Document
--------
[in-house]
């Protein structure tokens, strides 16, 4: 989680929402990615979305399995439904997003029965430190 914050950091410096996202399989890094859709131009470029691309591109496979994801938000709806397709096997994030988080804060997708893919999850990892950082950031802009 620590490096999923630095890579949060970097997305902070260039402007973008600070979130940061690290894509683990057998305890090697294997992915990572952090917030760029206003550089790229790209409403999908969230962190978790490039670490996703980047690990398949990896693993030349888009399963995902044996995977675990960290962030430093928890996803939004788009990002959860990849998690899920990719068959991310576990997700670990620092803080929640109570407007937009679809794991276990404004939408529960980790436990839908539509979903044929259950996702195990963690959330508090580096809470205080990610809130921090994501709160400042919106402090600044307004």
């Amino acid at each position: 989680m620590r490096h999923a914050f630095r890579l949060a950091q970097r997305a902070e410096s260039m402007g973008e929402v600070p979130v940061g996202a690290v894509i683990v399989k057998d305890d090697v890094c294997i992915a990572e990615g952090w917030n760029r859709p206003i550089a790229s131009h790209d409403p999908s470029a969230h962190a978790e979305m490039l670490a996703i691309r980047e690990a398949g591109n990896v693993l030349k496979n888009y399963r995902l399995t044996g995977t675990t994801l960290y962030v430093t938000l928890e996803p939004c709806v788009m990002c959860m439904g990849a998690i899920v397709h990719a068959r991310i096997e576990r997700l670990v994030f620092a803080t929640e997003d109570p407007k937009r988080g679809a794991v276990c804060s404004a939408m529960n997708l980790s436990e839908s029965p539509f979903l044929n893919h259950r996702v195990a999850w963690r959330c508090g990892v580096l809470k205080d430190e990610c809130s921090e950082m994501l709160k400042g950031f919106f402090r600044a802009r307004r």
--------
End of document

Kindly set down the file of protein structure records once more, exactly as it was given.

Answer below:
[in-house]
């Protein structure tokens, strides 16, 4: 989680929402990615979305399995439904997003029965430190 914050950091410096996202399989890094859709131009470029691309591109496979994801938000709806397709096997994030988080804060997708893919999850990892950082950031802009 620590490096999923630095890579949060970097997305902070260039402007973008600070979130940061690290894509683990057998305890090697294997992915990572952090917030760029206003550089790229790209409403999908969230962190978790490039670490996703980047690990398949990896693993030349888009399963995902044996995977675990960290962030430093928890996803939004788009990002959860990849998690899920990719068959991310576990997700670990620092803080929640109570407007937009679809794991276990404004939408529960980790436990839908539509979903044929259950996702195990963690959330508090580096809470205080990610809130921090994501709160400042919106402090600044307004």
């Amino acid at each position: 989680m620590r490096h999923a914050f630095r890579l949060a950091q970097r997305a902070e410096s260039m402007g973008e929402v600070p979130v940061g996202a690290v894509i683990v399989k057998d305890d090697v890094c294997i992915a990572e990615g952090w917030n760029r859709p206003i550089a790229s131009h790209d409403p999908s470029a969230h962190a978790e979305m490039l670490a996703i691309r980047e690990a398949g591109n990896v693993l030349k496979n888009y399963r995902l399995t044996g995977t675990t994801l960290y962030v430093t938000l928890e996803p939004c709806v788009m990002c959860m439904g990849a998690i899920v397709h990719a068959r991310i096997e576990r997700l670990v994030f620092a803080t929640e997003d109570p407007k937009r988080g679809a794991v276990c804060s404004a939408m529960n997708l980790s436990e839908s029965p539509f979903l044929n893919h259950r996702v195990a999850w963690r959330c508090g990892v580096l809470k205080d430190e990610c809130s921090e950082m994501l709160k400042g950031f919106f402090r600044a802009r307004r």